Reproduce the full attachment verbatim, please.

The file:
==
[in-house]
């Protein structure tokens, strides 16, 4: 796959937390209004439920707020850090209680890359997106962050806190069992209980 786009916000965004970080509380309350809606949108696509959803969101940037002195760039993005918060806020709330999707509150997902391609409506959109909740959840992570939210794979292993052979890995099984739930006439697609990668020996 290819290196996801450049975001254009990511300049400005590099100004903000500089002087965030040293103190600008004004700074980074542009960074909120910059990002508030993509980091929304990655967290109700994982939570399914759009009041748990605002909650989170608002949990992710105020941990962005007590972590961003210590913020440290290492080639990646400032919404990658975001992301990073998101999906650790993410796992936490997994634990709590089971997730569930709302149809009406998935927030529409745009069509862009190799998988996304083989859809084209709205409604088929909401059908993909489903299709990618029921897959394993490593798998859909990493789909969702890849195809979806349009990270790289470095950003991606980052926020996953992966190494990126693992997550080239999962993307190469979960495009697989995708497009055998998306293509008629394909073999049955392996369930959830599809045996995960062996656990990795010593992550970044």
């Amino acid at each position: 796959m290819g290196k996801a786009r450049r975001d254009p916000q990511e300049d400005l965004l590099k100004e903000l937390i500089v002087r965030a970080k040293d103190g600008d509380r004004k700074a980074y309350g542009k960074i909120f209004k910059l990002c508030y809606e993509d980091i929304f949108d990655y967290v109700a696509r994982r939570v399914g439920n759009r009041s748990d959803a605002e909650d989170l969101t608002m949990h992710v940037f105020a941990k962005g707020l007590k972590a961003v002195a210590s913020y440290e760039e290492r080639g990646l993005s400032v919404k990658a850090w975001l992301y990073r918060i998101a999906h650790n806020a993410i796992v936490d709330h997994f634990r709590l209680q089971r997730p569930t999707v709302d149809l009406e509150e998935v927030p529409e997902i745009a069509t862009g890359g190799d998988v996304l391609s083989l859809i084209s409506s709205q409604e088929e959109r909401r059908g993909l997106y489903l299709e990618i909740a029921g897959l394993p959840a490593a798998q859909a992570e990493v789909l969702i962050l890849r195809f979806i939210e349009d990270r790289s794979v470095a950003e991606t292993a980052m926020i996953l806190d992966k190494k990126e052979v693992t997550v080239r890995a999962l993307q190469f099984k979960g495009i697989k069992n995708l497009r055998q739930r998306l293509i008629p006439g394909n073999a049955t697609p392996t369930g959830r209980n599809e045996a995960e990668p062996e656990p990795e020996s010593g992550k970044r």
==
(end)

[in-house]
């Protein structure tokens, strides 16, 4: 796959937390209004439920707020850090209680890359997106962050806190069992209980 786009916000965004970080509380309350809606949108696509959803969101940037002195760039993005918060806020709330999707509150997902391609409506959109909740959840992570939210794979292993052979890995099984739930006439697609990668020996 290819290196996801450049975001254009990511300049400005590099100004903000500089002087965030040293103190600008004004700074980074542009960074909120910059990002508030993509980091929304990655967290109700994982939570399914759009009041748990605002909650989170608002949990992710105020941990962005007590972590961003210590913020440290290492080639990646400032919404990658975001992301990073998101999906650790993410796992936490997994634990709590089971997730569930709302149809009406998935927030529409745009069509862009190799998988996304083989859809084209709205409604088929909401059908993909489903299709990618029921897959394993490593798998859909990493789909969702890849195809979806349009990270790289470095950003991606980052926020996953992966190494990126693992997550080239999962993307190469979960495009697989995708497009055998998306293509008629394909073999049955392996369930959830599809045996995960062996656990990795010593992550970044």
């Amino acid at each position: 796959m290819g290196k996801a786009r450049r975001d254009p916000q990511e300049d400005l965004l590099k100004e903000l937390i500089v002087r965030a970080k040293d103190g600008d509380r004004k700074a980074y309350g542009k960074i909120f209004k910059l990002c508030y809606e993509d980091i929304f949108d990655y967290v109700a696509r994982r939570v399914g439920n759009r009041s748990d959803a605002e909650d989170l969101t608002m949990h992710v940037f105020a941990k962005g707020l007590k972590a961003v002195a210590s913020y440290e760039e290492r080639g990646l993005s400032v919404k990658a850090w975001l992301y990073r918060i998101a999906h650790n806020a993410i796992v936490d709330h997994f634990r709590l209680q089971r997730p569930t999707v709302d149809l009406e509150e998935v927030p529409e997902i745009a069509t862009g890359g190799d998988v996304l391609s083989l859809i084209s409506s709205q409604e088929e959109r909401r059908g993909l997106y489903l299709e990618i909740a029921g897959l394993p959840a490593a798998q859909a992570e990493v789909l969702i962050l890849r195809f979806i939210e349009d990270r790289s794979v470095a950003e991606t292993a980052m926020i996953l806190d992966k190494k990126e052979v693992t997550v080239r890995a999962l993307q190469f099984k979960g495009i697989k069992n995708l497009r055998q739930r998306l293509i008629p006439g394909n073999a049955t697609p392996t369930g959830r209980n599809e045996a995960e990668p062996e656990p990795e020996s010593g992550k970044r």